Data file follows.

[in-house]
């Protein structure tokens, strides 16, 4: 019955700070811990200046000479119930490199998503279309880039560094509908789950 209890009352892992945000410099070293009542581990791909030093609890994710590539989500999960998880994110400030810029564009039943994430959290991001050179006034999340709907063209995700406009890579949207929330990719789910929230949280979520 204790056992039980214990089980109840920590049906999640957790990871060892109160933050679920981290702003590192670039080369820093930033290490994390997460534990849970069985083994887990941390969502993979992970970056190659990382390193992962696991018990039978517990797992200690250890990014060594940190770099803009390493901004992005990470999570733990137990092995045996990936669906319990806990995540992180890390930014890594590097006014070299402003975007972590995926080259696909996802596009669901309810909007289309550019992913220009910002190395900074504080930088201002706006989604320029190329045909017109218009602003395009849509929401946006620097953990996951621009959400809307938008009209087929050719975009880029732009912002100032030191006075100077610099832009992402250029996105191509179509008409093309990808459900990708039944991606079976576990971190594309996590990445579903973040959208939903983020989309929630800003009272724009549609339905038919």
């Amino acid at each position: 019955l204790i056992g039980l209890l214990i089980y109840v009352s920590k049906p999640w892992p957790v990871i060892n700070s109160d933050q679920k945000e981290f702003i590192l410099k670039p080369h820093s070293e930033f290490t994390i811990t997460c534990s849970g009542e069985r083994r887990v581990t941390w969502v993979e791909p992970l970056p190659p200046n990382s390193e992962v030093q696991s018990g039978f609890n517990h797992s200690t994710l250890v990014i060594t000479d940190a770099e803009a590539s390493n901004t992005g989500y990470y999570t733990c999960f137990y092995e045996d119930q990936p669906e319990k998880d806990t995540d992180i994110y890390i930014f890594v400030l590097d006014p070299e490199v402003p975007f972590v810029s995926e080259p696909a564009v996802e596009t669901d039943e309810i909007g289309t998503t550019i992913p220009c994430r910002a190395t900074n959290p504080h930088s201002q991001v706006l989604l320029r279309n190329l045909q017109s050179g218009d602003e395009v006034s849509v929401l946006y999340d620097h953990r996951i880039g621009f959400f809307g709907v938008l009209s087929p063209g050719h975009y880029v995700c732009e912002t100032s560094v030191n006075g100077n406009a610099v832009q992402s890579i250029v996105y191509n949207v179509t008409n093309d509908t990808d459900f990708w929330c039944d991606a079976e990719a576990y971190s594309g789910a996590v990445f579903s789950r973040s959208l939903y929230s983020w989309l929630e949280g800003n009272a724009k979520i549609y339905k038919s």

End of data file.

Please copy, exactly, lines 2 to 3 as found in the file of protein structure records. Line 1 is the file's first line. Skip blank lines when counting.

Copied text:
């Protein structure tokens, strides 16, 4: 019955700070811990200046000479119930490199998503279309880039560094509908789950 209890009352892992945000410099070293009542581990791909030093609890994710590539989500999960998880994110400030810029564009039943994430959290991001050179006034999340709907063209995700406009890579949207929330990719789910929230949280979520 204790056992039980214990089980109840920590049906999640957790990871060892109160933050679920981290702003590192670039080369820093930033290490994390997460534990849970069985083994887990941390969502993979992970970056190659990382390193992962696991018990039978517990797992200690250890990014060594940190770099803009390493901004992005990470999570733990137990092995045996990936669906319990806990995540992180890390930014890594590097006014070299402003975007972590995926080259696909996802596009669901309810909007289309550019992913220009910002190395900074504080930088201002706006989604320029190329045909017109218009602003395009849509929401946006620097953990996951621009959400809307938008009209087929050719975009880029732009912002100032030191006075100077610099832009992402250029996105191509179509008409093309990808459900990708039944991606079976576990971190594309996590990445579903973040959208939903983020989309929630800003009272724009549609339905038919």
């Amino acid at each position: 019955l204790i056992g039980l209890l214990i089980y109840v009352s920590k049906p999640w892992p957790v990871i060892n700070s109160d933050q679920k945000e981290f702003i590192l410099k670039p080369h820093s070293e930033f290490t994390i811990t997460c534990s849970g009542e069985r083994r887990v581990t941390w969502v993979e791909p992970l970056p190659p200046n990382s390193e992962v030093q696991s018990g039978f609890n517990h797992s200690t994710l250890v990014i060594t000479d940190a770099e803009a590539s390493n901004t992005g989500y990470y999570t733990c999960f137990y092995e045996d119930q990936p669906e319990k998880d806990t995540d992180i994110y890390i930014f890594v400030l590097d006014p070299e490199v402003p975007f972590v810029s995926e080259p696909a564009v996802e596009t669901d039943e309810i909007g289309t998503t550019i992913p220009c994430r910002a190395t900074n959290p504080h930088s201002q991001v706006l989604l320029r279309n190329l045909q017109s050179g218009d602003e395009v006034s849509v929401l946006y999340d620097h953990r996951i880039g621009f959400f809307g709907v938008l009209s087929p063209g050719h975009y880029v995700c732009e912002t100032s560094v030191n006075g100077n406009a610099v832009q992402s890579i250029v996105y191509n949207v179509t008409n093309d509908t990808d459900f990708w929330c039944d991606a079976e990719a576990y971190s594309g789910a996590v990445f579903s789950r973040s959208l939903y929230s983020w989309l929630e949280g800003n009272a724009k979520i549609y339905k038919s």